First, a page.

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Publisher's Summary

Like F.A. Hayek, Ludwig von Mises moved beyond economics in his later years to address questions regarding the foundation of all social science. But unlike Hayek's attempts, Mises' writings on these matters have received less attention than they deserve. Theory and History, writes Rothbard in his introduction, "remains by far the most neglected masterwork of Mises".

Here Mises defends his all-important idea of methodological dualism: one approach to the hard sciences and another for the social sciences. He defends the epistemological status of economic proposition. He has his most extended analysis of those who want to claim that there is more than one logical structure by which we think about reality. He grapples with the problem of determinism and free will. He presents philosophy of history and historical research. Overall, this is a tremendously lucid defense of the fundamental Misesian approach to social philosophy.

"It is Mises's great methodological work, explaining the basis of his approach to economics, and providing scintillating critiques of such fallacious alternatives as historicism, scientism, and Marxian dialectical materialism.... Austrian economics will never enjoy a genuine renaissance until economists read and absorb the vital lessons of this unfortunately neglected work."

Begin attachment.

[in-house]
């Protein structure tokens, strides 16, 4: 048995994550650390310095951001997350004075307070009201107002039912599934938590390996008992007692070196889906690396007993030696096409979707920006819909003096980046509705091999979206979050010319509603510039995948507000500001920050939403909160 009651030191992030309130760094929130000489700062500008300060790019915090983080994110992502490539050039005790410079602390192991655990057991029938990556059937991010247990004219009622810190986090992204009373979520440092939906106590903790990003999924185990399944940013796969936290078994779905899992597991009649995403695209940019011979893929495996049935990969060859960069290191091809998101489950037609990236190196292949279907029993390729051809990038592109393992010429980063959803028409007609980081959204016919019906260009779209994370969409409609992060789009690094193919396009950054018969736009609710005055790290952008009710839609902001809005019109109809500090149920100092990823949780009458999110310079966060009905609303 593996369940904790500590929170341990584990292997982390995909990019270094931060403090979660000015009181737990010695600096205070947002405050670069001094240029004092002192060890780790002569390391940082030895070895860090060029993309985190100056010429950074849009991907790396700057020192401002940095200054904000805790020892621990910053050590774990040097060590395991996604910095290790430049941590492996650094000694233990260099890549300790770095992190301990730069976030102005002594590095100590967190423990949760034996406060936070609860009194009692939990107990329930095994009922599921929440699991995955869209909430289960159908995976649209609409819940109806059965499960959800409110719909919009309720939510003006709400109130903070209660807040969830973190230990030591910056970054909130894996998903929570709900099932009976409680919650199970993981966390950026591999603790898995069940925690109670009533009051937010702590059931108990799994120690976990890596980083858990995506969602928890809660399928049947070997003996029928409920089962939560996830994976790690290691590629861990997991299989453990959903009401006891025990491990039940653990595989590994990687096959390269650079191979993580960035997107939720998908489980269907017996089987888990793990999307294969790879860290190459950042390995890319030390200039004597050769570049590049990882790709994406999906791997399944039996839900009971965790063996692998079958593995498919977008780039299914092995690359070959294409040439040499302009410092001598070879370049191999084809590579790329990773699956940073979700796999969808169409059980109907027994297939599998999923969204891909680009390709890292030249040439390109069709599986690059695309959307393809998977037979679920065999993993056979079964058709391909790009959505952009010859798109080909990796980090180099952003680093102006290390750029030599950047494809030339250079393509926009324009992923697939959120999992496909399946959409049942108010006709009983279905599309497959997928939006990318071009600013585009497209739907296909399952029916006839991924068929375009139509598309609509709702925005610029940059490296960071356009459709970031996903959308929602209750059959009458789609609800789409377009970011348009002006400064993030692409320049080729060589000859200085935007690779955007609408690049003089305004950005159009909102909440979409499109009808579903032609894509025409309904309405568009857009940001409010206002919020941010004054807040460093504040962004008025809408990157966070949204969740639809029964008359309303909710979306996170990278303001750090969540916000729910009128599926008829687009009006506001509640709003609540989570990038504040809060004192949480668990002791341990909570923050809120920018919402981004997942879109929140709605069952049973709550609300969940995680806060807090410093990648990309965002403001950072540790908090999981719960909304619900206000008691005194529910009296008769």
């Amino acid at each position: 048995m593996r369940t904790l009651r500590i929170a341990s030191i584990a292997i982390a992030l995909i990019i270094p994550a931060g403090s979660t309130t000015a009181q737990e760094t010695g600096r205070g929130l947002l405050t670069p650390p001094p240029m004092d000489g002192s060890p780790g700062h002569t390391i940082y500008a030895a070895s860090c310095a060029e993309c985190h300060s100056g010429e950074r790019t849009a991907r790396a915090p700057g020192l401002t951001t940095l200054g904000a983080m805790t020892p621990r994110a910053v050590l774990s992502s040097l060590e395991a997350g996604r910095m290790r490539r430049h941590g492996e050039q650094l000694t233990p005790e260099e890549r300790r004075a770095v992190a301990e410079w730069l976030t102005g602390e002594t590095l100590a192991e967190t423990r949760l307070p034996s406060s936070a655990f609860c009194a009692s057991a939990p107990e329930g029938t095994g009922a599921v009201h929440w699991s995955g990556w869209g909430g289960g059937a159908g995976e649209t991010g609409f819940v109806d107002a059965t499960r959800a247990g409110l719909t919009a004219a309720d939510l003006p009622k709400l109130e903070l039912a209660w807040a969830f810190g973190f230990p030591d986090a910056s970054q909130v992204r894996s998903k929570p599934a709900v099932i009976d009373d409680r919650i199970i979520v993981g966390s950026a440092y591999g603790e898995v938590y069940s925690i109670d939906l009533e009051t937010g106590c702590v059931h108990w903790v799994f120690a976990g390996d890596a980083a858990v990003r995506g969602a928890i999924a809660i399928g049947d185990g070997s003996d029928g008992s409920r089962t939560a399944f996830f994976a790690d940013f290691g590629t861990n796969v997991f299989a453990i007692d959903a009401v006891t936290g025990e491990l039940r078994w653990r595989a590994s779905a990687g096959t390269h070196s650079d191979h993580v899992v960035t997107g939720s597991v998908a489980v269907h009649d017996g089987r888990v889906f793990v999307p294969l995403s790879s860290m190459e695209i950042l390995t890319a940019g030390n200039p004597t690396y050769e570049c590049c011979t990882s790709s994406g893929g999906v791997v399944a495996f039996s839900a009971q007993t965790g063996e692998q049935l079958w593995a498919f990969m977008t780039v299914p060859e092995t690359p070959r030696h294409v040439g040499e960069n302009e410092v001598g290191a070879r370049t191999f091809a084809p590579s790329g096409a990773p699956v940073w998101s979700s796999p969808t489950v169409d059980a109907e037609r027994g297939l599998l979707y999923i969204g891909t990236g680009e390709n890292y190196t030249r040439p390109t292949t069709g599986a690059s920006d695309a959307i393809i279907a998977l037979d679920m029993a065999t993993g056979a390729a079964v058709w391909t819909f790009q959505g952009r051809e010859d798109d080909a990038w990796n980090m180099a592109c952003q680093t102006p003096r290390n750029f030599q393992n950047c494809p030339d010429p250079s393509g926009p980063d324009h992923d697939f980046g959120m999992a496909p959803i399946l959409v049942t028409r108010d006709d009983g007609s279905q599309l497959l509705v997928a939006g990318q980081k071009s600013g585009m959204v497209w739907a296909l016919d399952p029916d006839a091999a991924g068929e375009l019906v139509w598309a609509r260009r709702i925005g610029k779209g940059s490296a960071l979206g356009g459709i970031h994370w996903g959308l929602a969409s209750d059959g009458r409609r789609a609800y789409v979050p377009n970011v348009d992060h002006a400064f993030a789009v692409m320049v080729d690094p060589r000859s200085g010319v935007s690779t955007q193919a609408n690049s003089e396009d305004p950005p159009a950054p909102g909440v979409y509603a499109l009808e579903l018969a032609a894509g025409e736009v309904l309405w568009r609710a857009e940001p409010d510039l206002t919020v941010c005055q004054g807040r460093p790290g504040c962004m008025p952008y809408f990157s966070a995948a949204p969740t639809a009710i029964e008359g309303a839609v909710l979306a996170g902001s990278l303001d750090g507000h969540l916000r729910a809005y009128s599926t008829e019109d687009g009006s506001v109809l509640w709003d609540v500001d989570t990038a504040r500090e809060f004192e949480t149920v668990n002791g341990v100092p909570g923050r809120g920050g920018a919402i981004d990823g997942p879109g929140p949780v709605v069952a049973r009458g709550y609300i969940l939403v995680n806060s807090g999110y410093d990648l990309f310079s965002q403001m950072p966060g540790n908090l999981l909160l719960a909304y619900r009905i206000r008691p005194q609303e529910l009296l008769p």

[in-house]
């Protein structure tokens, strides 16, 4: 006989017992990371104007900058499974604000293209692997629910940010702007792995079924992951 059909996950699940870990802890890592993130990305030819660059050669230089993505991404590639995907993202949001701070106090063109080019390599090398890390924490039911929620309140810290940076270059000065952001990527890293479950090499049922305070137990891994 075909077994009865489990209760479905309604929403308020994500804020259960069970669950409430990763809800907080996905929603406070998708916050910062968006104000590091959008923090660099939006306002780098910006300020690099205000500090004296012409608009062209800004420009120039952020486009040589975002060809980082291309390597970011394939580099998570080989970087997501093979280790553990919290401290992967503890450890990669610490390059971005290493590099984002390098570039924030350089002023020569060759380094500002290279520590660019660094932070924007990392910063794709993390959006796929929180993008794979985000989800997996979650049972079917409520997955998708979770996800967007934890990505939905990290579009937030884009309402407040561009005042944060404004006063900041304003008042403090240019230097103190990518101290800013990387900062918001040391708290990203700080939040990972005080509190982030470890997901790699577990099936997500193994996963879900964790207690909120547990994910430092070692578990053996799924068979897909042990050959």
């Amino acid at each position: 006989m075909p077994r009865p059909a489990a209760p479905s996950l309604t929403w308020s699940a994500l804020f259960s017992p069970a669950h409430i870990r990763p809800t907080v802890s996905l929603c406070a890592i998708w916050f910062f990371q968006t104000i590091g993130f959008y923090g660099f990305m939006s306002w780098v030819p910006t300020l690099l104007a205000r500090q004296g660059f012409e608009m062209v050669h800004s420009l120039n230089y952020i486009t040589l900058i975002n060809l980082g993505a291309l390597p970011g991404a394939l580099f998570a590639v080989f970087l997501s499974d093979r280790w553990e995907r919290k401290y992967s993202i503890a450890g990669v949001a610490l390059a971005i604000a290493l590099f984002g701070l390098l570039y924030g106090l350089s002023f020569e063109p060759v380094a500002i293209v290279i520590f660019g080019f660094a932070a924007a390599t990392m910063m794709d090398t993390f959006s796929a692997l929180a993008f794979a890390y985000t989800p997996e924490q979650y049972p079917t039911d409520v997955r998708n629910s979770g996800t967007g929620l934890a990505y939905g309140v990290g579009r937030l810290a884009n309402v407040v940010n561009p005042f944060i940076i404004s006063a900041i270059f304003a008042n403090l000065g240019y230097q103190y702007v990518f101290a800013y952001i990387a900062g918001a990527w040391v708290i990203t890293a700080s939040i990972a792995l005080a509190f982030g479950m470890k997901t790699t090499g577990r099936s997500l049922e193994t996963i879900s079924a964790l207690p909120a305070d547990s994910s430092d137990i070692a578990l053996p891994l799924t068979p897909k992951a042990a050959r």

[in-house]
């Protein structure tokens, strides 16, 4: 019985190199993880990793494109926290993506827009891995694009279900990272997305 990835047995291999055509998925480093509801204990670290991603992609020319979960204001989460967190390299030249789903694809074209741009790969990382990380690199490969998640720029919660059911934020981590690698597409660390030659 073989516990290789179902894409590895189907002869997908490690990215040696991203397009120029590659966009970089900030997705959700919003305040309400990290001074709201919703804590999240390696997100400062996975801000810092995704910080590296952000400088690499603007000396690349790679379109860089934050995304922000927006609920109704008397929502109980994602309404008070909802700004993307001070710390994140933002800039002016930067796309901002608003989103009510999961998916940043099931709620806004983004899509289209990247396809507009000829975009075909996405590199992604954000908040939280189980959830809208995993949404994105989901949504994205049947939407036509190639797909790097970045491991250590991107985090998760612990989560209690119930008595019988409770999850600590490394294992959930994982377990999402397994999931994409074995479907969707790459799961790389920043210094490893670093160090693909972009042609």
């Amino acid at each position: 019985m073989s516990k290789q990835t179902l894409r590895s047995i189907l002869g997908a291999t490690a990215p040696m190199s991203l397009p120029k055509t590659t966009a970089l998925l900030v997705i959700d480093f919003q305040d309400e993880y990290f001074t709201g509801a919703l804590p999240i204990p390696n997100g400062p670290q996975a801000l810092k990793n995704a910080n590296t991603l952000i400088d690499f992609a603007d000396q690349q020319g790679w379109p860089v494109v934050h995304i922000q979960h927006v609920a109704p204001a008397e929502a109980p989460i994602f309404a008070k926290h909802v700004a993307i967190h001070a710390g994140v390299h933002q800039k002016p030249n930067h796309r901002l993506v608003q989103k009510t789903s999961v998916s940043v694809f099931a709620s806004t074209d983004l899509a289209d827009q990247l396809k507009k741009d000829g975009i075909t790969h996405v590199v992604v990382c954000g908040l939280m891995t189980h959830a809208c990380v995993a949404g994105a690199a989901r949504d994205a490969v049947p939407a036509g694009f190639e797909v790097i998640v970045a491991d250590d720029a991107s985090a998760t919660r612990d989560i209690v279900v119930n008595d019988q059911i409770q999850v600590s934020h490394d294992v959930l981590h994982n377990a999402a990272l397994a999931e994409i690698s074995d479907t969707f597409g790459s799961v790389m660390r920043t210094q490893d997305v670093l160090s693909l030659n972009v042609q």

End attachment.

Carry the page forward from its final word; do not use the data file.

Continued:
Theory and History should be required for any student of 20th-century ideas.

©2007 Ludwig von Mises Institute (P)2016 Ludwig von Mises Institute

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Without This Book, You Are Uneducated

Pardon the accusatory Subject line. Put it in positive terms: Mises has so clearly & devastatingly explained social process that one will never again have to wonder why our civilization faces the intense problems that challenge us, in civility, peace, individual fulfillment, & perhaps even in simple sanity. A work that may truly be described as magisterial, it nevertheless reads easily & directly. Mises derives today's major trends from the historical context of those founders of great ideas, sound & mistaken, that drive public consciousness today. It would, of course, be demeaning to us & to him to try to make a brief review encompass this great work. Suffice to say that he shows plainly & simply that studying humanity requires the sound development of theory as well as the gathering of facts. Not least, he reminds us that, as in the physical sciences, theory means the definition of natural laws, as a solid basis for interpreting facts.These apply, again, really, quite simply, to the confusion ascribed to economics, to the "scientific" inevitability of socialism, to psychological misinterpretations of history, & to many other topics propagated as truths. The Audible reading of this book does justice to the written work. One may prefer the Audible as a tonic for navigating through traffic, waiting interminably at airports or for appointments. For any young men or women contemplating the time & expense of a university education, they could do well for themselves to simply read/listen to Theory & History before making their decisions - because if they do undertake 4 undergraduate years, or more, they will be well-armed to deal with the horribly mistaken precepts offered to them by the majority of academics today.